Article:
What were my options? Should I email and get a refund, and explain to my boyfriend why I do not have a Christmas gift for him this year, or do I accept what has happened and give the item to my boyfriend even though it is not what he wanted?

LESSON: Keep images, titles and descriptions consistent. If a customer is confused by what you are selling, they may not make a purchase. Those that do buy the item will not return to your business if the item is different to what they expected! Either way, you lose money.

Experience two: Misinformation at Camilla

On Cyber Monday, I bought some items from Camilla’s online store. But after I signed up for an account, my password appeared in the registration email.

When I wrote to customer service who told me that the password was automatically generated. Except it wasn’t. It was a password that I used for several different websites. To protect myself from hacking, I had to go through my online accounts change the password as some had access to my email.

In the KPMG International survey, 63% of consumers said that protecting their data and information was vital to earn their trust.

LESSON: Change this policy! This is how things get hacked!

When the items I ordered arrived, one was faulty, the other was too big. The website’s return policy said that I could refund purchases in the store. When I got to the store, they informed me that they could send the item back, but not refund my money.

It is 2017 — you should be omni-channel. I should be able to return an item in the way that suits me best, either using a return package label in the post or in store.

Easy returns policies is one of the key benefits for online shoppers, according to a KPMG International survey.

After some negotiating — which I should not have had to go through — I managed to get a refund for the faulty item, but not for the item that didn’t fit. Instead, I got a credit note. Their explanation was because it was on sale before Cyber Monday, so they could not give me a refund. Yet, it stated on their website, “Cyber Monday is not considered a sale but rather an event so you can return your items.”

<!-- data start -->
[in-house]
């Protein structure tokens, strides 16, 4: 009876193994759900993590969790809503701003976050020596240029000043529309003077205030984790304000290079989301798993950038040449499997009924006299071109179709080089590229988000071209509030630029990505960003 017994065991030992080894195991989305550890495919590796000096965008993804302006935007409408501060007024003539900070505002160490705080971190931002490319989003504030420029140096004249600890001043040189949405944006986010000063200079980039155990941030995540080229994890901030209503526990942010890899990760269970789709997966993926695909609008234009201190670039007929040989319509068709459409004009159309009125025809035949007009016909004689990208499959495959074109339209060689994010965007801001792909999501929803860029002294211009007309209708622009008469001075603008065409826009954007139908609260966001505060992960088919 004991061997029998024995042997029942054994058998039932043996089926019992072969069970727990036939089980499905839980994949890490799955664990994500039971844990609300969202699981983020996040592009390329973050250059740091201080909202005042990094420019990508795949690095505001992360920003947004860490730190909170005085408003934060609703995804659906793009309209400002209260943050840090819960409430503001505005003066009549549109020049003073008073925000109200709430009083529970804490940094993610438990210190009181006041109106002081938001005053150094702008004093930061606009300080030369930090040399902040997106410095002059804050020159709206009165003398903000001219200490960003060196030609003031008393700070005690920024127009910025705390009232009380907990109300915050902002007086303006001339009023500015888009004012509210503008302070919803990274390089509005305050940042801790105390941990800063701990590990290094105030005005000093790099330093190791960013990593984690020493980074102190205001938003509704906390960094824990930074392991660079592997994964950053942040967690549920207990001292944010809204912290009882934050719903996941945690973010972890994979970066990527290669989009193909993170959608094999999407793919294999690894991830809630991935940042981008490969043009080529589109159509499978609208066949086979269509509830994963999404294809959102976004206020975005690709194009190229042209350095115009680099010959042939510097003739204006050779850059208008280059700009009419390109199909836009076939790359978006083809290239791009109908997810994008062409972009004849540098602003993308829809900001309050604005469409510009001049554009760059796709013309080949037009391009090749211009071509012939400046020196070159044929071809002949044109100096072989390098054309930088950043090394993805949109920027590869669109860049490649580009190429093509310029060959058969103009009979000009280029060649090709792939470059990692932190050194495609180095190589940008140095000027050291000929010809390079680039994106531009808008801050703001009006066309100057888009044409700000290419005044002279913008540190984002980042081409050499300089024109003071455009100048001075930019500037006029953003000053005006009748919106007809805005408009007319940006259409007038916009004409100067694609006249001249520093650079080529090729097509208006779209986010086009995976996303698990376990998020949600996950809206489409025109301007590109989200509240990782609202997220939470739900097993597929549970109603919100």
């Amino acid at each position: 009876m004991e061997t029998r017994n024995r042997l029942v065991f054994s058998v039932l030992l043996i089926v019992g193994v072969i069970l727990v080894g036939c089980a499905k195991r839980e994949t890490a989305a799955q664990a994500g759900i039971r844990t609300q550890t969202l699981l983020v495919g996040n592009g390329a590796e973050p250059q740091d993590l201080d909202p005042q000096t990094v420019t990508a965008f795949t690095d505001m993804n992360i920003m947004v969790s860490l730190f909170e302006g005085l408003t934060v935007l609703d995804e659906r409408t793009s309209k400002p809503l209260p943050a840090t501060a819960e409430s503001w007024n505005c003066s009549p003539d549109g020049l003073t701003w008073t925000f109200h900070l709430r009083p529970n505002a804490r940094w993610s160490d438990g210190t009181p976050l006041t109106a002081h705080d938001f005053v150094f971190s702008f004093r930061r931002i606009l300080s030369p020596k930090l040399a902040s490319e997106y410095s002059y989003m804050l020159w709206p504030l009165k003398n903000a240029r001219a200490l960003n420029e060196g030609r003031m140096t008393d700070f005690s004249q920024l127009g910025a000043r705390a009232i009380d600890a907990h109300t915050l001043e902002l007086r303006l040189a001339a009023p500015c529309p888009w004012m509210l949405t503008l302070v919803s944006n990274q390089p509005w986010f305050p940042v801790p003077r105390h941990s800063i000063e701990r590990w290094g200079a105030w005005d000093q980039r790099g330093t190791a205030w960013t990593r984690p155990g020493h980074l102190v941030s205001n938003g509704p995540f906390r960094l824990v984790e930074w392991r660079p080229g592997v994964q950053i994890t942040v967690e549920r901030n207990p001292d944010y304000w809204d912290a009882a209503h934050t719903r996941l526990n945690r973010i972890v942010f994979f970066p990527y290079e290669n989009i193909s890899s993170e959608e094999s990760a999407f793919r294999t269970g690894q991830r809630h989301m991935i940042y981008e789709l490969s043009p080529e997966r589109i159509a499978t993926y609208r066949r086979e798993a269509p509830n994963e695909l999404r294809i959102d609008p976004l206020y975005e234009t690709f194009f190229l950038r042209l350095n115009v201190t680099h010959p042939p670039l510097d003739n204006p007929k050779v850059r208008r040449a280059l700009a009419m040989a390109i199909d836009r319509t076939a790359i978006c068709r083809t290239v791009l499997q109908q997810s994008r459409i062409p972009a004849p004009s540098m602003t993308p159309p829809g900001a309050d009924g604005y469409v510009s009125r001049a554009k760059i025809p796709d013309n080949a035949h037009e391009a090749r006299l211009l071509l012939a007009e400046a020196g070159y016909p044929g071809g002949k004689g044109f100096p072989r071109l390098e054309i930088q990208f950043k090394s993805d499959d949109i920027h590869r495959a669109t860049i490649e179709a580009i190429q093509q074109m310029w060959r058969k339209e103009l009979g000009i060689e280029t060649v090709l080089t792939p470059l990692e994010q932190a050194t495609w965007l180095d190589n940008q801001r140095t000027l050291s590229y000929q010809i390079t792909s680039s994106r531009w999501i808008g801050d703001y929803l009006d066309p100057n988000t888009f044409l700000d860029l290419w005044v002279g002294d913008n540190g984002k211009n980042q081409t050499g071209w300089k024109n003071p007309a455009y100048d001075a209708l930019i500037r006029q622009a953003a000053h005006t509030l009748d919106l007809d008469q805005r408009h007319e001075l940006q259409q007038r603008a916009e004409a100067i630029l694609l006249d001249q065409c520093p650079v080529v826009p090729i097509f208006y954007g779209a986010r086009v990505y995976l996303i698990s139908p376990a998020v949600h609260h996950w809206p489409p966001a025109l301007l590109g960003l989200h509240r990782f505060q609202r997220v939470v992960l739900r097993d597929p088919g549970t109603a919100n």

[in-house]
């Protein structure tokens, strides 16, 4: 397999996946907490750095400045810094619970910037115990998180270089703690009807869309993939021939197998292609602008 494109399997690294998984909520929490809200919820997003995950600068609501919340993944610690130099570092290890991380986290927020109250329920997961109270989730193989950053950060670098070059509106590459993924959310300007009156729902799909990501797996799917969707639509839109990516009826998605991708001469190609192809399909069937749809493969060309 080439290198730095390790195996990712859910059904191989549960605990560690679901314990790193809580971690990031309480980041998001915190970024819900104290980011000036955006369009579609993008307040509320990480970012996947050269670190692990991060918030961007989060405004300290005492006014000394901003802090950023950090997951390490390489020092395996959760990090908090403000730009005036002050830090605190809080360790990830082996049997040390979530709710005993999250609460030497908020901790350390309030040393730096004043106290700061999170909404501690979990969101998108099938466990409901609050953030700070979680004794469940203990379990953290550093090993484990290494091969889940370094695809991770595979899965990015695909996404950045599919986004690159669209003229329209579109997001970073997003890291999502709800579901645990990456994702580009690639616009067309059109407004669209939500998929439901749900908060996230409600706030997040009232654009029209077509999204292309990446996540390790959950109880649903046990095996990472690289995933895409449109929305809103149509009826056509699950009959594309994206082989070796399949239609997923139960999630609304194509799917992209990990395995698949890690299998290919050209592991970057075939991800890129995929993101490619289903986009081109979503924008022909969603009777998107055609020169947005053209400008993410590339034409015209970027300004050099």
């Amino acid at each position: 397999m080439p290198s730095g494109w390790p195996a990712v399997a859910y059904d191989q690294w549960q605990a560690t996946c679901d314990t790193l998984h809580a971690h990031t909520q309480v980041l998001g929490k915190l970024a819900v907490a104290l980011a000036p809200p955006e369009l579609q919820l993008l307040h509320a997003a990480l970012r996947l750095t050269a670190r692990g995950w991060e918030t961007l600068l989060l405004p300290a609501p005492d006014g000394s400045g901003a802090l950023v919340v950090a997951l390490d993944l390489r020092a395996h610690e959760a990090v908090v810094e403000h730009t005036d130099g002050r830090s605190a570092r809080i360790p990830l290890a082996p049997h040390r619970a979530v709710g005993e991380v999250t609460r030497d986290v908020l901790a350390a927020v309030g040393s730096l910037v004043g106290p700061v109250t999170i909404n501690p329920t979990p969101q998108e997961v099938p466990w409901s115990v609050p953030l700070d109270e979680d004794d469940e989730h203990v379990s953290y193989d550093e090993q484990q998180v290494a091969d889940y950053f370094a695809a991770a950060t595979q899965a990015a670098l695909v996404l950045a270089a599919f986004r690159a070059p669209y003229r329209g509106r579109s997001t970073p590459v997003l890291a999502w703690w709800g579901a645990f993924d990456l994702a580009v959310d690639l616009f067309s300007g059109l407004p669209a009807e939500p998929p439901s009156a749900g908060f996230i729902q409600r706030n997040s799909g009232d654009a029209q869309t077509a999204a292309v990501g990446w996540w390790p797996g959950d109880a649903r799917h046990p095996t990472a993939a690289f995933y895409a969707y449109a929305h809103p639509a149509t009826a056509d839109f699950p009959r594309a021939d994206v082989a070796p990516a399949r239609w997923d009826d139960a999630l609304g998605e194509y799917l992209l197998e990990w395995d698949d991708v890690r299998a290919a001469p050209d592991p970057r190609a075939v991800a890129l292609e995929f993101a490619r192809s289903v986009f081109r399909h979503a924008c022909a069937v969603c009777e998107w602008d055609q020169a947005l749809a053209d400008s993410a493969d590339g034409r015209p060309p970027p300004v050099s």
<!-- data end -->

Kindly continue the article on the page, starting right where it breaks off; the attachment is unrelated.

There was no mention that items which were previously on sale were excluded in this return policy. In any case, how was I supposed to know about it being on sale at an earlier date? There was no information.

The worst part of the whole experience? The credit note is only valid for their online store, not instore.

LESSON: Be upfront with your customers or you risk leaving them confused, frustrated and ultimately lose them.

Experience three: good customer experience at The Iconic

I bought a Christmas gift on The Iconic. I was quite happy with the experience overall; the purchase was simple to carry out, and they said the item would arrive the next day.

It arrived a day later but I wasn’t irritated. Why? Because they sent me updates throughout the entire shipping process. I knew when it was packaged and when it was shipped, and I could track exactly where it was. Best of all, shipping was free!

I know that they have a bigger budget than smaller online retailers, but transparency with your customers doesn’t cost anything.

LESSON: Keep customers happy by keeping them informed.

Getting the formula right

People shop online because it is convenient: if you make it difficult, they will find somewhere else to spend their money. Keeping the customer up-to-date and informed is a simple way to creating a great online shopping experience for your customers, and keep them returning to your store!

I would love to hear about your online shopping experiences and then be able to share them with eCommerce businesses 💳🛍️📦👟👖👠👜💸



Holly Cardew

Building solutions for the next generation of shopping